The following article was copied from the official GMAT website.
Beginning April 16, 2018, the GMAT exam will be shortened by 30 minutes to a 3.5-hour exam, including the breaks and test instructions.
This includes a 23-minute reduction in the exam sections, as well as additional time and content reduction across several non-exam screens at the test center (e.g. Tutorial, Section Instructions).
The Quantitative and Verbal Reasoning sections of the GMAT exam will be shorter by 13 and 10 minutes, respectively. The new section structure is as follows:
The Analytical Writing Assessment (AWA) and Integrated Reasoning (IR) sections of the exam, the optional break times, and the Score Preview time will remain unchanged.
In addition, the information presented in the Tutorial Screens at the test center is available online via mba.com/tutorial for all candidates to access and review prior to their GMAT exam. You can view the tutorial at your convenience, and review it as many times as you like to further familiarize yourself with what you can expect at the test center.
Why is GMAC making this change?
GMAC is committed to continuously improving the GMAT exam experience for all test-takers. We are always looking for ways to help candidates build confidence and control, reduce anxiety, and streamline the test center experience in a way that continues to maintain the high quality and integrity of the GMAT exam.
Based on ongoing operational reviews of our systems and technology changes, we identified an opportunity to shorten the GMAT exam without impacting the way it is scored. We also received feedback from test-takers that they felt rushed through the tutorial screens at the test center prior to starting their GMAT exam, and so we reviewed and simplified much of the content on several non-exam screens, and have made the tutorial available in advance.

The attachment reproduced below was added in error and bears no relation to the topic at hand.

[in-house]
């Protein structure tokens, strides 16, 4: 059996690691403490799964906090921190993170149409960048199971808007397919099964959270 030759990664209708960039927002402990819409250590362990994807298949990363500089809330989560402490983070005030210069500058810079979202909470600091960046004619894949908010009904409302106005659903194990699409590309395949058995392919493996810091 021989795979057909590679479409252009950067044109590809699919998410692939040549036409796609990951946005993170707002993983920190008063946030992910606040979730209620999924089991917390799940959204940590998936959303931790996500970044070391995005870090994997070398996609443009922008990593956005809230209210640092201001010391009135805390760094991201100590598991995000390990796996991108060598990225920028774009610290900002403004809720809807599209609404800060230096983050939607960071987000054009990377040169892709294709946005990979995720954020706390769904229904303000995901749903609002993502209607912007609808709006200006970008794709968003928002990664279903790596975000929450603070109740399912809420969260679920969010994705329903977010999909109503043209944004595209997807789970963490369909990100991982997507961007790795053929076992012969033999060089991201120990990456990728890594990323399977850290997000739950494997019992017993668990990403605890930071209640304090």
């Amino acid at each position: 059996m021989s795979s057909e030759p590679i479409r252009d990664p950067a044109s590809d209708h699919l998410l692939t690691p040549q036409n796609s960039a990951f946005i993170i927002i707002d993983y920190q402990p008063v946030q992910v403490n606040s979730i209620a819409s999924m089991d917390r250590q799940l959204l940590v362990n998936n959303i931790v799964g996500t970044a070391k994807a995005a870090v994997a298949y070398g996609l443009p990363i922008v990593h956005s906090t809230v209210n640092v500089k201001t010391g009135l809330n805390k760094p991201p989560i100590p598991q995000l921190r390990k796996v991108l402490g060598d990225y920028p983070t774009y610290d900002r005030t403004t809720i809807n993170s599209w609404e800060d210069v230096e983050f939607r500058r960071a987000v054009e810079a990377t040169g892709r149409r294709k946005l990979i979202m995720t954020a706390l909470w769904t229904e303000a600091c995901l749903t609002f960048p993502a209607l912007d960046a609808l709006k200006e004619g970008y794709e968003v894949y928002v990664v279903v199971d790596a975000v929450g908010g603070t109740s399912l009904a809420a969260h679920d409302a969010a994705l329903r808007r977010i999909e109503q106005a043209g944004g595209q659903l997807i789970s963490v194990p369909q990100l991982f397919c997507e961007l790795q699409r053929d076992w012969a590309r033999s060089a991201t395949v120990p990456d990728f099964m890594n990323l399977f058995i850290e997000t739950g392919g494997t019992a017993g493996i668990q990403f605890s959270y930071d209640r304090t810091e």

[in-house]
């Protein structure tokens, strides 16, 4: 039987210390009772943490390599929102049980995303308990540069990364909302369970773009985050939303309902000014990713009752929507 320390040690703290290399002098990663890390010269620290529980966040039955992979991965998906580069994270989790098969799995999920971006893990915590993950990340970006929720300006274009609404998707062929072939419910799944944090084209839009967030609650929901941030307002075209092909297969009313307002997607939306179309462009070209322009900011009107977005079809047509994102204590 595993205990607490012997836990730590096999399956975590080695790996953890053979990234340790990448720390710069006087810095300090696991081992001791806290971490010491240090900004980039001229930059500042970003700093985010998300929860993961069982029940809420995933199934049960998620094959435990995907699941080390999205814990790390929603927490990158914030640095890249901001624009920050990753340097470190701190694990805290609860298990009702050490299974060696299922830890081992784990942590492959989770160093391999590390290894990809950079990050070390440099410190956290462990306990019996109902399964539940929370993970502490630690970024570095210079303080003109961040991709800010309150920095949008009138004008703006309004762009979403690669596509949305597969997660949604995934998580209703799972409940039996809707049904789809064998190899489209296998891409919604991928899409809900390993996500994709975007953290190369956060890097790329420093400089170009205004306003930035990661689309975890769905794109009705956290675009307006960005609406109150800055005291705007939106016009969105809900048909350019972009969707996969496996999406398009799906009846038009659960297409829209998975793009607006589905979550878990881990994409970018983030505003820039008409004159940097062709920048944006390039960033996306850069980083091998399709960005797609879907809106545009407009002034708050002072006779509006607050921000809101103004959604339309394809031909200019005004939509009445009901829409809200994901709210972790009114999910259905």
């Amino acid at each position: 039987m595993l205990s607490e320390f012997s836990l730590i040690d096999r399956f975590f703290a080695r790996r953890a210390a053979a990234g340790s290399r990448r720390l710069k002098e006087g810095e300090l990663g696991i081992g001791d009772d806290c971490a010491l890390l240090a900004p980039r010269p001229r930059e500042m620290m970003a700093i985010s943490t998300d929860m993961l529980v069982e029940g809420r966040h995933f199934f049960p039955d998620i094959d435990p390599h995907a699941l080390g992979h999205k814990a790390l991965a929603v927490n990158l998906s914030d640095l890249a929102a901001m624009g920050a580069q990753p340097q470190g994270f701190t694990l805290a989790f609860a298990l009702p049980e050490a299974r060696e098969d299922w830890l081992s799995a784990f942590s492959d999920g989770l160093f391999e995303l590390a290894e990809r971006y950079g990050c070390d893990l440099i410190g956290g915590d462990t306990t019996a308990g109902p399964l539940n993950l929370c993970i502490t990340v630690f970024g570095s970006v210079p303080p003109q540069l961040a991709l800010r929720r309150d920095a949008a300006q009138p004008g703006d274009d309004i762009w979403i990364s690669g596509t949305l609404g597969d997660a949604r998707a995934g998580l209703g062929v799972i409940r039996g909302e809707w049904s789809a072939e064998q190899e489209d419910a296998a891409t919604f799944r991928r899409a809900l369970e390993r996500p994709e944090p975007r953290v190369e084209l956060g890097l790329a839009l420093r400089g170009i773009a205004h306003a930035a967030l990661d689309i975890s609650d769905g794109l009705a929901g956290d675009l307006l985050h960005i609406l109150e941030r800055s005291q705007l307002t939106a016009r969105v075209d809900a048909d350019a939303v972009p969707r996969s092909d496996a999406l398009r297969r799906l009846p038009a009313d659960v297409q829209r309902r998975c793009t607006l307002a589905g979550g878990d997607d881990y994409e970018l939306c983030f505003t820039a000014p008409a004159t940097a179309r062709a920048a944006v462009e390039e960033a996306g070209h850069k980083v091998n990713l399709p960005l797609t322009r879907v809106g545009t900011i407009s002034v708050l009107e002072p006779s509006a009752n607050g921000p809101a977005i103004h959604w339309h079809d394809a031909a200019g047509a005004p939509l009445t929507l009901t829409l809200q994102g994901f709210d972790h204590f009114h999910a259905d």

By shortening the two longer sections of the GMAT, combined with the availability of the tutorial information online, we want to create a better and friendlier testing experience that enables all GMAT test-takers to do their personal best on test day.
Will scoring be impacted by the shortened Quantitative and Verbal Reasoning sections?
No. The number of scored questions in each section, the average time per question, and the scoring algorithm will remain completely unchanged.
The Quantitative and Verbal Reasoning sections are being shortened by only reducing the number of unscored items. Unscored questions (sometimes referred to as “research or pre-test questions”) are used by GMAC as part of the question development process before they become scored GMAT questions. A number of unscored questions will still remain in each section so that we can continue to research and pre-test our exam questions and ensure their quality before counting them as scored questions.